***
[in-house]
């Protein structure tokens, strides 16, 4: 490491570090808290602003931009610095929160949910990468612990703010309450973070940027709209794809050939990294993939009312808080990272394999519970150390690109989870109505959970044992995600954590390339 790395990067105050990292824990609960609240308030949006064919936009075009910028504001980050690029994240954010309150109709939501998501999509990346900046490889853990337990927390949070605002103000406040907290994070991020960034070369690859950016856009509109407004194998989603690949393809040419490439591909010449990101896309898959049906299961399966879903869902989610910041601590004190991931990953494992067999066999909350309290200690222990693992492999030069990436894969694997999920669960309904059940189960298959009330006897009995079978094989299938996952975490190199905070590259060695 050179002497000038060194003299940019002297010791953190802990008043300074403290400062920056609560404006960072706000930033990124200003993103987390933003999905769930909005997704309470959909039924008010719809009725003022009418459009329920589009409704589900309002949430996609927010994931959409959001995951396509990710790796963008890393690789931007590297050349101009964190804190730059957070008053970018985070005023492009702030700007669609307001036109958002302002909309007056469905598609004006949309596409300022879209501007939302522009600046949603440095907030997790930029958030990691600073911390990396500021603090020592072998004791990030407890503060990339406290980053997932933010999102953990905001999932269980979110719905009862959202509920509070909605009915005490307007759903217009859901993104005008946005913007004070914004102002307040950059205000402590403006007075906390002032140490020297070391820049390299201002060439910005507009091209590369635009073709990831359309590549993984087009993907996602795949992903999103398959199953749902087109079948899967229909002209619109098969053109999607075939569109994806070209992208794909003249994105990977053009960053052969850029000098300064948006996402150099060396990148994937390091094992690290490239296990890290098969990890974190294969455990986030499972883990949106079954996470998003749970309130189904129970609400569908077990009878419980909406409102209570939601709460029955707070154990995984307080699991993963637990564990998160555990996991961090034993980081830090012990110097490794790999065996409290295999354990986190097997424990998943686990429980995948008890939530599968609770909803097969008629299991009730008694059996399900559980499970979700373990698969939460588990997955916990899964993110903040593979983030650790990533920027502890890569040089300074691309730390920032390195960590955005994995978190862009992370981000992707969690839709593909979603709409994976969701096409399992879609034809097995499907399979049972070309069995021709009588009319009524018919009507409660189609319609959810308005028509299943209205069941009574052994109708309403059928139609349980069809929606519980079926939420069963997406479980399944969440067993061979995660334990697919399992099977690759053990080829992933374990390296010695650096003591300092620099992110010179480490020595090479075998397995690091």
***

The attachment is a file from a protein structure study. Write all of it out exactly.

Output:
[in-house]
């Protein structure tokens, strides 16, 4: 490491570090808290602003931009610095929160949910990468612990703010309450973070940027709209794809050939990294993939009312808080990272394999519970150390690109989870109505959970044992995600954590390339 790395990067105050990292824990609960609240308030949006064919936009075009910028504001980050690029994240954010309150109709939501998501999509990346900046490889853990337990927390949070605002103000406040907290994070991020960034070369690859950016856009509109407004194998989603690949393809040419490439591909010449990101896309898959049906299961399966879903869902989610910041601590004190991931990953494992067999066999909350309290200690222990693992492999030069990436894969694997999920669960309904059940189960298959009330006897009995079978094989299938996952975490190199905070590259060695 050179002497000038060194003299940019002297010791953190802990008043300074403290400062920056609560404006960072706000930033990124200003993103987390933003999905769930909005997704309470959909039924008010719809009725003022009418459009329920589009409704589900309002949430996609927010994931959409959001995951396509990710790796963008890393690789931007590297050349101009964190804190730059957070008053970018985070005023492009702030700007669609307001036109958002302002909309007056469905598609004006949309596409300022879209501007939302522009600046949603440095907030997790930029958030990691600073911390990396500021603090020592072998004791990030407890503060990339406290980053997932933010999102953990905001999932269980979110719905009862959202509920509070909605009915005490307007759903217009859901993104005008946005913007004070914004102002307040950059205000402590403006007075906390002032140490020297070391820049390299201002060439910005507009091209590369635009073709990831359309590549993984087009993907996602795949992903999103398959199953749902087109079948899967229909002209619109098969053109999607075939569109994806070209992208794909003249994105990977053009960053052969850029000098300064948006996402150099060396990148994937390091094992690290490239296990890290098969990890974190294969455990986030499972883990949106079954996470998003749970309130189904129970609400569908077990009878419980909406409102209570939601709460029955707070154990995984307080699991993963637990564990998160555990996991961090034993980081830090012990110097490794790999065996409290295999354990986190097997424990998943686990429980995948008890939530599968609770909803097969008629299991009730008694059996399900559980499970979700373990698969939460588990997955916990899964993110903040593979983030650790990533920027502890890569040089300074691309730390920032390195960590955005994995978190862009992370981000992707969690839709593909979603709409994976969701096409399992879609034809097995499907399979049972070309069995021709009588009319009524018919009507409660189609319609959810308005028509299943209205069941009574052994109708309403059928139609349980069809929606519980079926939420069963997406479980399944969440067993061979995660334990697919399992099977690759053990080829992933374990390296010695650096003591300092620099992110010179480490020595090479075998397995690091």